Is Virginia Criminalizing Dissent Against State Leaders?

Some stories don't say what the headlines claim they do.

  • Published 28 January 2020

Claim

Virginia legislators are trying to make criticizing state leaders a criminal offense.

Rating

Origin

For the first time in a generation, voters in Virginia handed the state’s Legislature over to a Democratic majority, an event that has resulted in a backlash from conservatives, most visibly around issues like gun regulation, but also in the spread of online misinformation.

On Jan. 22, 2020, the junk news site Big League Politics published an article reporting that Democratic legislators in the Virginia state assembly were planning to “criminalize dissent” against Democratic Gov. Ralph Northam and other state officials. The article stated that House Bill 1627, which was introduced on Jan. 16, 2020, “explicitly criminalizes free speech, in what would constitute a blatant attack on the 1st Amendment of the Constitution.”

Big League Politics also reported that the bill made it a crime to “use a computer or computer network to communicate obscene, vulgar, profane, lewd, lascivious, or indecent language, or make any suggestion or proposal of an obscene nature, or threaten any illegal or immoral act” in regards to state legislators.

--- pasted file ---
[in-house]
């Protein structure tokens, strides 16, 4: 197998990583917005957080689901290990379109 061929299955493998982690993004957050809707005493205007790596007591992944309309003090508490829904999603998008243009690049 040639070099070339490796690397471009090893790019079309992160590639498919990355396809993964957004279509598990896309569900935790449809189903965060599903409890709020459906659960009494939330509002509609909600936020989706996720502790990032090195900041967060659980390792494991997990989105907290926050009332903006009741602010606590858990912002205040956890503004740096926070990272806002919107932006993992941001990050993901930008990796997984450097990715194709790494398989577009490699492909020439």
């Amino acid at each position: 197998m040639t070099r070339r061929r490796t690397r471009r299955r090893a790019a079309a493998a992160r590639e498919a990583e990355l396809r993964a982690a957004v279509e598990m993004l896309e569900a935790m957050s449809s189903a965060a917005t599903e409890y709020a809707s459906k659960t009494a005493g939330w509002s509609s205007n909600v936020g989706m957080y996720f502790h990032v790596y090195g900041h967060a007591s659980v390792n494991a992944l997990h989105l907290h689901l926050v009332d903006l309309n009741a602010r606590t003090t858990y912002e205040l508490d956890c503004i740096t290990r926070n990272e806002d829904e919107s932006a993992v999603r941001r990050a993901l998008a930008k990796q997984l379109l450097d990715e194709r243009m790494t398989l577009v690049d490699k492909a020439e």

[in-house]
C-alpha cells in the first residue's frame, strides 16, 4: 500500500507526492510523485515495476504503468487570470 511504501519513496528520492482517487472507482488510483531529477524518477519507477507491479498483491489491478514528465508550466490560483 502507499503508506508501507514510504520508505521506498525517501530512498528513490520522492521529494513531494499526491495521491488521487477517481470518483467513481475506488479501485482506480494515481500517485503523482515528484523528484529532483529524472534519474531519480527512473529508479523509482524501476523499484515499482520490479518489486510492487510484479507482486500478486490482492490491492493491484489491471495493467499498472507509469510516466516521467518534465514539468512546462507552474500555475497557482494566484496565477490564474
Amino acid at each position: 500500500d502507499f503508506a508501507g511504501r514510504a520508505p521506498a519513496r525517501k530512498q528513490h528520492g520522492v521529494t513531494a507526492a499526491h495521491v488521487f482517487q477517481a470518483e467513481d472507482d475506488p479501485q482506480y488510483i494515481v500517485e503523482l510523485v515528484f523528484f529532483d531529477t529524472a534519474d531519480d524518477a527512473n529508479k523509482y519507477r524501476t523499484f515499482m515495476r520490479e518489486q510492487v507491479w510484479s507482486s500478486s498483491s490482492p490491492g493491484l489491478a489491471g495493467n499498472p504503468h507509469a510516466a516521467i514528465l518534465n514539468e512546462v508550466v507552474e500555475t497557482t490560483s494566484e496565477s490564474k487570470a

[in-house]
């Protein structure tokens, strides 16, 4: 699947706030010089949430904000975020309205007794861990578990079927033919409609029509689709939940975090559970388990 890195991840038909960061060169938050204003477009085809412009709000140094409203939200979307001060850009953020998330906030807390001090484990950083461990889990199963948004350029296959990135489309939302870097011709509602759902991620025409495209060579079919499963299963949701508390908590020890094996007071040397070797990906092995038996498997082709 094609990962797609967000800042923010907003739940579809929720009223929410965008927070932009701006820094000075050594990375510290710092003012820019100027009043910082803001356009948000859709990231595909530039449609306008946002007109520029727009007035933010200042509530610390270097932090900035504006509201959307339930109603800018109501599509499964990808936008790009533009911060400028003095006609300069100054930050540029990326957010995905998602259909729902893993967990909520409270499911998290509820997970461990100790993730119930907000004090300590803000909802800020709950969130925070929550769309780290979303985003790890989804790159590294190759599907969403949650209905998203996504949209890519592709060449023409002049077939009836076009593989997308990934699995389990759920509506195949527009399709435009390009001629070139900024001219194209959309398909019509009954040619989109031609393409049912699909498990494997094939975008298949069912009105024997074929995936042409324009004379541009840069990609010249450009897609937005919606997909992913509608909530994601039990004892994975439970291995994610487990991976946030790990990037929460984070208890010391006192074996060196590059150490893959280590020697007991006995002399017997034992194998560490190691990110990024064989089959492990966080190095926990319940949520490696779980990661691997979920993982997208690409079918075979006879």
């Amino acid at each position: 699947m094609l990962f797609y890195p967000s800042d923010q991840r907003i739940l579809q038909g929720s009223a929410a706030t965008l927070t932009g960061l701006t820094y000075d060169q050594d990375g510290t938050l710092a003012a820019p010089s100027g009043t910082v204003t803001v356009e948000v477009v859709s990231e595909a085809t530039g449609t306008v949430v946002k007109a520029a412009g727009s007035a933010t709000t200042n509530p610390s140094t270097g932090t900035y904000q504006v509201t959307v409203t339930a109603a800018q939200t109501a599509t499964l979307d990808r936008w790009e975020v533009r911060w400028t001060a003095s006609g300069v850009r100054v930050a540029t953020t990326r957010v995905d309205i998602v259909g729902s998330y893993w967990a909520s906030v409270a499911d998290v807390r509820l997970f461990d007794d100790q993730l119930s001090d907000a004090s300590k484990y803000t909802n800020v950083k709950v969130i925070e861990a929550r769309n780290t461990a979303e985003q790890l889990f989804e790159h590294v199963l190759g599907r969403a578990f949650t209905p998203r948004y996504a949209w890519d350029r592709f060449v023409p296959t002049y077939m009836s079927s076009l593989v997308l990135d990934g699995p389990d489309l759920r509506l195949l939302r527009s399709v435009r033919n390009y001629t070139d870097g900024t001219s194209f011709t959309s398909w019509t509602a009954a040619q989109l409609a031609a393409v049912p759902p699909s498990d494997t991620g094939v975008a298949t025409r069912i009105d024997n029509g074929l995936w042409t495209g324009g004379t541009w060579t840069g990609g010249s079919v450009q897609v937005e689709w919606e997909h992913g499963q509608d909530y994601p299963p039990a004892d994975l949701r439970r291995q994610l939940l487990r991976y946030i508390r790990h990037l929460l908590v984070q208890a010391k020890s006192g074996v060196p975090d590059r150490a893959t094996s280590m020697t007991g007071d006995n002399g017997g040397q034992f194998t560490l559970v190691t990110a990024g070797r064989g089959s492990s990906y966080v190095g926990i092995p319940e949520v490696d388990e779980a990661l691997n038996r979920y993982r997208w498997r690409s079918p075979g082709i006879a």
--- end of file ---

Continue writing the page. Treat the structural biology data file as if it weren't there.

But that reporting was misleading. First, the bill makes no mention of criminalizing dissent. That would likely violate the First Amendment of the U.S. Constitution anyway. Second, the harassment behaviors outlined above were already illegal under Virginia’s existing “harassment by computer” law.

House Bill 1627 specifically proposes that if a victim of such harassment was the “Governor, Governor-elect, Lieutenant Governor, Lieutenant Governor-elect, Attorney General, or Attorney General-elect, a member or employee of the General Assembly, a justice of the Supreme Court of Virginia, or a judge of the Court of Appeals of Virginia,” then the venue for prosecution would be Virginia’s capital, Richmond.

In other words, the bill didn’t outlaw dissent against Virginia lawmakers but simply outlined where a violation of existing harassment law could be prosecuted when the alleged victim is a state official.

HB 1627 stated: 

Any person violating any of the provisions of this article may be prosecuted either in the county or city from which he called or in the county or city in which the call was received, or in the City of Richmond if the person subjected to the act is one of the following officials or employees of the Commonwealth: the Governor, Governor-elect, Lieutenant Governor, Lieutenant Governor-elect, Attorney General, or Attorney General-elect, a member or employee of the General Assembly, a justice of the Supreme Court of Virginia or a judge of the Court of Appeals of Virginia.

As of this writing, the bill had been introduced in the Legislature but not passed.